Monday, volunteers from the group Colorado Commits to Kids delivered box after box of signed petitions to the secretary of state’s office in Denver. Having gathered about 160,000 signatures – almost twice the number they need – backers are confident that they have more than enough to get their proposal to boost school funding on the November ballot.
Now, the real fight begins. And the shape of that is already becoming clear.
The proposed initiative would raise the state income tax, fund a series of education reforms passed by the state Legislature earlier this year as Senate Bill 213 and improve the state’s funding formula for K-12 schools. The new system would better reflect variations in median income and the number of at-risk students.
The measure to go before the voters – temporarily called Initiative 22 – would fund half-day pre-school and full-day kindergarten. It would help reduce class sizes overall and boost support for gifted and talented students, as well as at-risk kids and those just learning the English language. Those programs would get grants totaling more than $180 million. SB 213 allows principals more flexibility in spending decisions, while also increasing transparency.
All districts would benefit, but the intent is also to alleviate funding discrepancies and unfairness. Schools in Cortez would be the biggest winners in Southwest Colorado with an estimated increase in state funding of $1,400 per student.
The overall effort is grounded in two facts: Colorado schools are still suffering from budget cuts necessitated by the recession, and Colorado business leaders understand the critical importance of education to the economy. One of the groups behind the effort to pass Initiative 22 is the Colorado Forum, a business organization that understands and touts the direct, demonstrable link between good schools and a healthy business climate.
Nonetheless, there is already opposition, and it takes a predictable form. There are fears the money generated by the tax hike would simply disappear into the general fund, that business taxes would also be raised and that charter schools would not benefit. State Treasurer Walker Stapleton has been suggesting that the money could be diverted to fund pensions.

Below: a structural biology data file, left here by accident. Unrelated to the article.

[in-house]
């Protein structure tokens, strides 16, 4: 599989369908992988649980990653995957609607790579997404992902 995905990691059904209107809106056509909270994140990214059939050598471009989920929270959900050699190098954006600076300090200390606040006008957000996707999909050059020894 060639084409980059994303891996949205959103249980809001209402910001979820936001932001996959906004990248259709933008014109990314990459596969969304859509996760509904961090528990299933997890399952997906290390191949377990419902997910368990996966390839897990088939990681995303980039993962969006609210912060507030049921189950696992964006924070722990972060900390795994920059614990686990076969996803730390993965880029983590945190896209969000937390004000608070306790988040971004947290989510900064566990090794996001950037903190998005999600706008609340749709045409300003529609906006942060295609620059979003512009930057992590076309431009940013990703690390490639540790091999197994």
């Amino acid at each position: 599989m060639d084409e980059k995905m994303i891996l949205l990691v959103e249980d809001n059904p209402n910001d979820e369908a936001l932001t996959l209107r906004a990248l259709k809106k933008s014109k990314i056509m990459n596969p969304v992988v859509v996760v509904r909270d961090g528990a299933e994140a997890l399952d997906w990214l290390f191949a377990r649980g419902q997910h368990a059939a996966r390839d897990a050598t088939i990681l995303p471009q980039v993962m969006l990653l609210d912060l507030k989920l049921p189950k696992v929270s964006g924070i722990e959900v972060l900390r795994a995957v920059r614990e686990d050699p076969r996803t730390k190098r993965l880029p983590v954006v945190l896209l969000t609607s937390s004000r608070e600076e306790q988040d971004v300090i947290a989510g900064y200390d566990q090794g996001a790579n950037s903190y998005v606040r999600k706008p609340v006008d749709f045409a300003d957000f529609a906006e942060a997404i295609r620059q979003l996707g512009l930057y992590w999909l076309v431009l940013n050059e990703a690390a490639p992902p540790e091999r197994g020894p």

Supporters say none of that is true. According to Colorado Commits to Kids, the money from the tax increase will go to the State Education Achievement Fund and can only be spent on existing education programs and the reforms enacted in SB 213. All state spending on schools would be transparent, plus SB 213 requires specific additional reports on spending and the return on investment taxpayers can expect from improved outcomes. The initiative would help fund charter schools equally, while the additional transparency required would help parents make informed school choices.
The real issue with this initiative simply is that it includes a tax increase, and people do not like taxes, some for ideological reasons. Framing that in classic fashion, state Rep. Libby Szabo, R-Arvada, said, “Initiative 22 is a billion-dollar tax hike that will hurt the struggling families and businesses of our state.”
Except that no additional taxes on businesses are included, and the tax hike being proposed is small. Colorado now taxes income at a flat rate of 4.63 percent. Initiative 22 would create a two-tiered rate with the first $75,000 in income taxed at 5 percent and any income above that at 5.9 percent. Someone with a taxable income of $35,000 would see a tax increase of about 36 cents per day.
More to the point, the children of Colorado’s “struggling families” are exactly the people this is intended to help. What is good for them, not politics, should be the focus of this discussion.